UDDI (Universal Description, Discovery, and Integration) is an XML-based registry for businesses worldwide to list themselves on the Internet. Its ultimate goal is to streamline online transactions by enabling companies to find one another on the Web and make their systems interoperable for e-commerce. UDDI is often compared to a telephone book's white, yellow, and green pages. The project allows businesses to list themselves by name, product, location, or the Web services they offer.
Microsoft, IBM, and Ariba spearheaded UDDI. The project now includes 130 companies, including some of the biggest names in the corporate world. Compaq, American Express, SAP AG, and Ford Motor Company are all committed to UDDI, as is Hewlett-Packard, whose own XML-based directory approach, called e-speak, is now being integrated with UDDI.
While the group does not refer to itself as a standards body, it does offer a framework for Web services integration. The UDDI specification utilizes World Wide Web Consortium (W3C) and Internet Engineering Task Force (IETF) standards such as XML, HTTP, and Domain Name System (DNS) protocols. It has also adopted early versions of the proposed Simple Object Access Protocol (SOAP) messaging guidelines for cross platform programming.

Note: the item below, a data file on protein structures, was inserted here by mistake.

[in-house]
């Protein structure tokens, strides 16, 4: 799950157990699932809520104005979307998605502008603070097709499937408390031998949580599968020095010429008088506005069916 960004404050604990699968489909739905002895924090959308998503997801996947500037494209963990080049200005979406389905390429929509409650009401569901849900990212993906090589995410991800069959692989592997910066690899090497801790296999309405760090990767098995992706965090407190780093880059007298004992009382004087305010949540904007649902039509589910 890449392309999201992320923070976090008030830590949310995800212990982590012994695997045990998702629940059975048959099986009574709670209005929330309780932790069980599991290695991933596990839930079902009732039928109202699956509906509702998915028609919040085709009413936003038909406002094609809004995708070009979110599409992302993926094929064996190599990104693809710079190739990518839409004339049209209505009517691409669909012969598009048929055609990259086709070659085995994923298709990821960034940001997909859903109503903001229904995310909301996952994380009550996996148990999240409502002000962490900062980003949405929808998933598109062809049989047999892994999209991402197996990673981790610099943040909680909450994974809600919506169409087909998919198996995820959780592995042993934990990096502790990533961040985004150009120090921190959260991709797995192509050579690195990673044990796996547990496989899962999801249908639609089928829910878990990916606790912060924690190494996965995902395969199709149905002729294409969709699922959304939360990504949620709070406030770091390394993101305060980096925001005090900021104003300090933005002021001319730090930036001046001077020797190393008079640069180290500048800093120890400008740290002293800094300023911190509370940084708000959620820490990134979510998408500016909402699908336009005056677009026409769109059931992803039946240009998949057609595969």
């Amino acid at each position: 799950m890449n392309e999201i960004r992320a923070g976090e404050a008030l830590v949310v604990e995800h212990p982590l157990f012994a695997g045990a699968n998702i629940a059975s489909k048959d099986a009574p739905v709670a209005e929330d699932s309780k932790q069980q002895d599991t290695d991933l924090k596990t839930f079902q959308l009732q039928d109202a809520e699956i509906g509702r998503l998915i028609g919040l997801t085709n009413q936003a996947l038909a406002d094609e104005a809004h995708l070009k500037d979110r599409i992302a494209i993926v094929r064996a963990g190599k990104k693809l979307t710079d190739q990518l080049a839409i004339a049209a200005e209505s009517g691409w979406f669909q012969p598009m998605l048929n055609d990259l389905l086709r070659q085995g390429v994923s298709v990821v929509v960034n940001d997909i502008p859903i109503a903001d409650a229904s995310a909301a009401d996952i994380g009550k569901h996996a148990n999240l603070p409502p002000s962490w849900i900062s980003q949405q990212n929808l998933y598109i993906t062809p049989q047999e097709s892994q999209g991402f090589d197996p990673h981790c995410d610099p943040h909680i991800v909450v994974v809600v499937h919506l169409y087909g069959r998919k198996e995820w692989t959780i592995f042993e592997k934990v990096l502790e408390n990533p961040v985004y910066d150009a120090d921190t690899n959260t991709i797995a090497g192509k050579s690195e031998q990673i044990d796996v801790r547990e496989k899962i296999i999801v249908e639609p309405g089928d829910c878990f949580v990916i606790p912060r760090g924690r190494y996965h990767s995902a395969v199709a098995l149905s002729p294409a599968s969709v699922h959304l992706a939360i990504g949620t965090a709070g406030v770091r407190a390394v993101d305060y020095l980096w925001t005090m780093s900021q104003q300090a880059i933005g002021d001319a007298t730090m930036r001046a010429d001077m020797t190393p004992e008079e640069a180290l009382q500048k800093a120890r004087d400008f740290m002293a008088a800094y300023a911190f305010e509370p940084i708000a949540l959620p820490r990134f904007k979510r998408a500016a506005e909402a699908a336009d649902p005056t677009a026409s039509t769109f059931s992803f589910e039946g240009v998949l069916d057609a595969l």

In November 2000, UDDI entered its public beta-testing phase. Each of its three founders - Microsoft, IBM, and Ariba - now operates a registry server that is interoperable with servers from other members. As information goes into a registry server, it is shared by servers in the other businesses. The UDDI beta is scheduled to end in the first quarter of 2001. In the future, other companies will act as operators of the UDDI Business Registry.
UDDI registration is open to companies worldwide, regardless of their size.
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